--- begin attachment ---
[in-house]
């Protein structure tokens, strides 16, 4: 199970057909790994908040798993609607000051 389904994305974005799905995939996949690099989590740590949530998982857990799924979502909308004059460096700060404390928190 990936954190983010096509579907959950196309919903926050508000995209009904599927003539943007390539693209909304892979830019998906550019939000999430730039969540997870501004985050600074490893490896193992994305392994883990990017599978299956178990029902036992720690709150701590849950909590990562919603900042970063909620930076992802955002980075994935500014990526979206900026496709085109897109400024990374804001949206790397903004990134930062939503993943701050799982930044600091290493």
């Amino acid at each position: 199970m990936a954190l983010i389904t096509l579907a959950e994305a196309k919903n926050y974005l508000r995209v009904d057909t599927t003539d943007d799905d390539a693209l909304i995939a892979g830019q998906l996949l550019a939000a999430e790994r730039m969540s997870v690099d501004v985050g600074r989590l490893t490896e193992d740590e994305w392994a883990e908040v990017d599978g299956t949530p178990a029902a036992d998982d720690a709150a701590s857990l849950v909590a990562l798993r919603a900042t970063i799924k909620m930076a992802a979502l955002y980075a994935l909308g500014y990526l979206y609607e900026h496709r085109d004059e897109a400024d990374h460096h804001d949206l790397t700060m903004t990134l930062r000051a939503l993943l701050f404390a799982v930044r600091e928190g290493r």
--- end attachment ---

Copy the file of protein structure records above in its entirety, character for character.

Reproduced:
[in-house]
């Protein structure tokens, strides 16, 4: 199970057909790994908040798993609607000051 389904994305974005799905995939996949690099989590740590949530998982857990799924979502909308004059460096700060404390928190 990936954190983010096509579907959950196309919903926050508000995209009904599927003539943007390539693209909304892979830019998906550019939000999430730039969540997870501004985050600074490893490896193992994305392994883990990017599978299956178990029902036992720690709150701590849950909590990562919603900042970063909620930076992802955002980075994935500014990526979206900026496709085109897109400024990374804001949206790397903004990134930062939503993943701050799982930044600091290493």
């Amino acid at each position: 199970m990936a954190l983010i389904t096509l579907a959950e994305a196309k919903n926050y974005l508000r995209v009904d057909t599927t003539d943007d799905d390539a693209l909304i995939a892979g830019q998906l996949l550019a939000a999430e790994r730039m969540s997870v690099d501004v985050g600074r989590l490893t490896e193992d740590e994305w392994a883990e908040v990017d599978g299956t949530p178990a029902a036992d998982d720690a709150a701590s857990l849950v909590a990562l798993r919603a900042t970063i799924k909620m930076a992802a979502l955002y980075a994935l909308g500014y990526l979206y609607e900026h496709r085109d004059e897109a400024d990374h460096h804001d949206l790397t700060m903004t990134l930062r000051a939503l993943l701050f404390a799982v930044r600091e928190g290493r």